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It’s Time For Not For Profits to Get Creative About Finances


Monday, 13th February 2017 at 4:22 pm
Staff Reporter,
There are no doubts that the not-for-profit sector in Australia is struggling. Funding is becoming harder to obtain and competition is increasing, writes Mimmie Wilhelmson from Akolade. Attend Akolade’s 2nd Annual Not-for-Profit Income Generation Forum on 7 and 8 March to hear this and other issues being addressed by sector leaders.


Monday, 13th February 2017
at 4:22 pm
Staff Reporter,


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It’s Time For Not For Profits to Get Creative About Finances
Monday, 13th February 2017 at 4:22 pm

There are no doubts that the not-for-profit sector in Australia is struggling. Funding is becoming harder to obtain and competition is increasing, writes Mimmie Wilhelmson from Akolade. Attend Akolade’s 2nd Annual Not-for-Profit Income Generation Forum on 7 and 8 March to hear this and other issues being addressed by sector leaders.

Despite the decrease in government funding, the 2015 Not-for-Profit Finance & Governance Insights report found that 63 per cent of large NFPs primarily rely on government funding and 85 per cent of all NFPs find it difficult to find consistent and regular income.

“The biggest challenge is the slow but sure decline of the traditional business model,” chief executive officer of Diabetes NSW Sturt Eastwood said.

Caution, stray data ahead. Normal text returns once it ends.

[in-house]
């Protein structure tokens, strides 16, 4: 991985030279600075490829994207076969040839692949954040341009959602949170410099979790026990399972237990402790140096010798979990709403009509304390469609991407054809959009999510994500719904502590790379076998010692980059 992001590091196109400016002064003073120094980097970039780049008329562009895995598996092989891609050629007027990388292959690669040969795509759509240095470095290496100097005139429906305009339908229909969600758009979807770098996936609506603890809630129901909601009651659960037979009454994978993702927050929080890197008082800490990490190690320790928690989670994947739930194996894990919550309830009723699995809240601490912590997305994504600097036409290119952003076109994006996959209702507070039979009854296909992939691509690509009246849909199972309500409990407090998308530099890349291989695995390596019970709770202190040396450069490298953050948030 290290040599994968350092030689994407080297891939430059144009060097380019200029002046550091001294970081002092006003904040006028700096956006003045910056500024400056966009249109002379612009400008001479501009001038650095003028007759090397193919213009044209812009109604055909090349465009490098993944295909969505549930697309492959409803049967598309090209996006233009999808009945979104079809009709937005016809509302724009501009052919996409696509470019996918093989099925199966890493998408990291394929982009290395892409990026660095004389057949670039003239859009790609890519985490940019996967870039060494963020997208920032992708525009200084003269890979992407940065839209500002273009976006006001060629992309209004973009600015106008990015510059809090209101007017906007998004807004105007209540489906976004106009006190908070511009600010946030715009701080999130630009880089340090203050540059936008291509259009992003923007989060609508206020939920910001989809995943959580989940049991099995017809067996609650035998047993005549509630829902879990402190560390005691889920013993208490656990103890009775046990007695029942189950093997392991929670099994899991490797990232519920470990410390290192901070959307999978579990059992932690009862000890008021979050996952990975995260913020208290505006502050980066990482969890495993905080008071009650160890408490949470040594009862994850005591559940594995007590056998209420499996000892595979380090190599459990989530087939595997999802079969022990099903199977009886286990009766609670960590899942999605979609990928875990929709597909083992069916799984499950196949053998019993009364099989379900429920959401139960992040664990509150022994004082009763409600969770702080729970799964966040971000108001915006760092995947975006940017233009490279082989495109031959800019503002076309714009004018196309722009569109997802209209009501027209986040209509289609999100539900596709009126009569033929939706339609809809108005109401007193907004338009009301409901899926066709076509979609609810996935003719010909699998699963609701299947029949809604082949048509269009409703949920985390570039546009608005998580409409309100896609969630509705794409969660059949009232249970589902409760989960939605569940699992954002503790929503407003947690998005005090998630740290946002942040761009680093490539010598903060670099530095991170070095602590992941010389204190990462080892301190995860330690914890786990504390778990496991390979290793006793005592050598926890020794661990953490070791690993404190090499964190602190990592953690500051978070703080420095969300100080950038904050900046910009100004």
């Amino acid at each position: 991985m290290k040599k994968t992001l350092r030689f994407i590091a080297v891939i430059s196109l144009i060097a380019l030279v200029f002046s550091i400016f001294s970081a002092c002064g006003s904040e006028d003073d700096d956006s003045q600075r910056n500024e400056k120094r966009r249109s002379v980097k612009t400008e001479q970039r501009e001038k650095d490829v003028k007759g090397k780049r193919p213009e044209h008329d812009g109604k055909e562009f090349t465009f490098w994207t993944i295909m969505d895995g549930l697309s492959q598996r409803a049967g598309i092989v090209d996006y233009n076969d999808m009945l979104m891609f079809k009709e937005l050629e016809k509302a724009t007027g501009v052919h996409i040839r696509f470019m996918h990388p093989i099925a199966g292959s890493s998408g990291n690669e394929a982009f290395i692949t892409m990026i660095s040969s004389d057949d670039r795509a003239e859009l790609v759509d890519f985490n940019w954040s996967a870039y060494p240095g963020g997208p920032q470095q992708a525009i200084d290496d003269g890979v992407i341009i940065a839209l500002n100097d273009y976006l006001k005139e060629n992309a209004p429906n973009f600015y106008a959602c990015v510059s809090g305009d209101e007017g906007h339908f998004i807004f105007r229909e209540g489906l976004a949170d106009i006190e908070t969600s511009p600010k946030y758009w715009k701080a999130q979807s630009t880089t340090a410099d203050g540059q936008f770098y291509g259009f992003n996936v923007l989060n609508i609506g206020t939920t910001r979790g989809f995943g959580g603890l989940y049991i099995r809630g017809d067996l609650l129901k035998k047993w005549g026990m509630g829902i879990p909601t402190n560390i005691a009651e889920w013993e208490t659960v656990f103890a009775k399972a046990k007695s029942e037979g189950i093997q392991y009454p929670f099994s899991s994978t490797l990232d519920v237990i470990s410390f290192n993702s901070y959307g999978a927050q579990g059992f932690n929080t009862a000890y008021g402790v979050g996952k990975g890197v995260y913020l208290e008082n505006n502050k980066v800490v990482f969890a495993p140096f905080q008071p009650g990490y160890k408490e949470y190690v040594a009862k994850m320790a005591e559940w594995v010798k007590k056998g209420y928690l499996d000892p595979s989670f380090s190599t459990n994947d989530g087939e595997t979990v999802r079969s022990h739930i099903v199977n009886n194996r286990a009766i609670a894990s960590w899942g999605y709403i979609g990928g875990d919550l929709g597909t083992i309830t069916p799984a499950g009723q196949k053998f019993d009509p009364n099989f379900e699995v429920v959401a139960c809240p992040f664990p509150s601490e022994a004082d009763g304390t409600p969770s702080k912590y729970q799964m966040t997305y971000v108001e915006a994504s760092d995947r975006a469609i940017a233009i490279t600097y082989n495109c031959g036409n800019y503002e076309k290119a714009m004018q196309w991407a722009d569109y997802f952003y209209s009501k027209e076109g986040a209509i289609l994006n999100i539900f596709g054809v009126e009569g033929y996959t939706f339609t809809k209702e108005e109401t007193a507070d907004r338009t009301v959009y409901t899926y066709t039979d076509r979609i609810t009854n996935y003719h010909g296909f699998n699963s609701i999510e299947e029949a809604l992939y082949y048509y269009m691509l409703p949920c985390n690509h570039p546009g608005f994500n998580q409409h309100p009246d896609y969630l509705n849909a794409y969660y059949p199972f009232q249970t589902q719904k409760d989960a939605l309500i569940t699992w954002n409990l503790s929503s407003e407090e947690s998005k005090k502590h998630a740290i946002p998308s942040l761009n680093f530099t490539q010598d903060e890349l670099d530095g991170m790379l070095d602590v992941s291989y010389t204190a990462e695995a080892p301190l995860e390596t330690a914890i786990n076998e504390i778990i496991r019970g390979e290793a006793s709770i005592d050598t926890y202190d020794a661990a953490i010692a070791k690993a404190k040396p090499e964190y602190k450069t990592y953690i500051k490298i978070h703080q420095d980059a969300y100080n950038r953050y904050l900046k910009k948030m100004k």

“Not for profits need to become more commercial in their approach to revenue generation.”

Although there is less funding available for NFPs, the demand for their services is still there. But if organisations don’t manage to secure funding and successfully look after their finances, they won’t be able to provide any services at all.

There’s a lot of passion in the sector, but the commercial knowledge is limited, according to Eastwood. Eastwood explains that the need to diversify one’s income streams is crucial. The days of volunteers rattling a can on the street to collect money is no longer working as an income stream and the return on these activities is dwindling.

Organisations may need to look into options such as becoming a social business or social enterprise, forming new partnerships and diversifying their service set.

He urges NFPs to start testing what they do in the marketplace, just like commercial business do, to see what services and products work best.

“In the not-for-profit sector we tend to do the same thing. Is this a world-class product that is delivered well? We never really had world competition,” Eastwood said..

There is also an increasing need for NFPs to be transparent with how they spend money. They need to show accountability as more donors ask to see where their donations are going.

“You have to be very careful and clever on how you use money. You have a greater duty of care to use donated money carefully.”

It is evident that the not-for-profit sector is undergoing one of its biggest challenges to date, and if organisations don’t take control of the situation and become more business-minded, they will be forced to close their doors.

Hear more from Sturt Eastwood and other NFP sector leaders who will share their knowledge and expertise at Akolade’s upcoming 2nd Annual Not-for-Profit Income Generation Forum being held on 7 and 8 March 2017 in Sydney.

By targeting four main focus points – diversifying income streams, developing partnerships and mergers, improving fundraising and marketing strategies, and developing a financially agile management model – attendees receive holistic strategies to increase income and cut spending across all levels and departments within their organisation.



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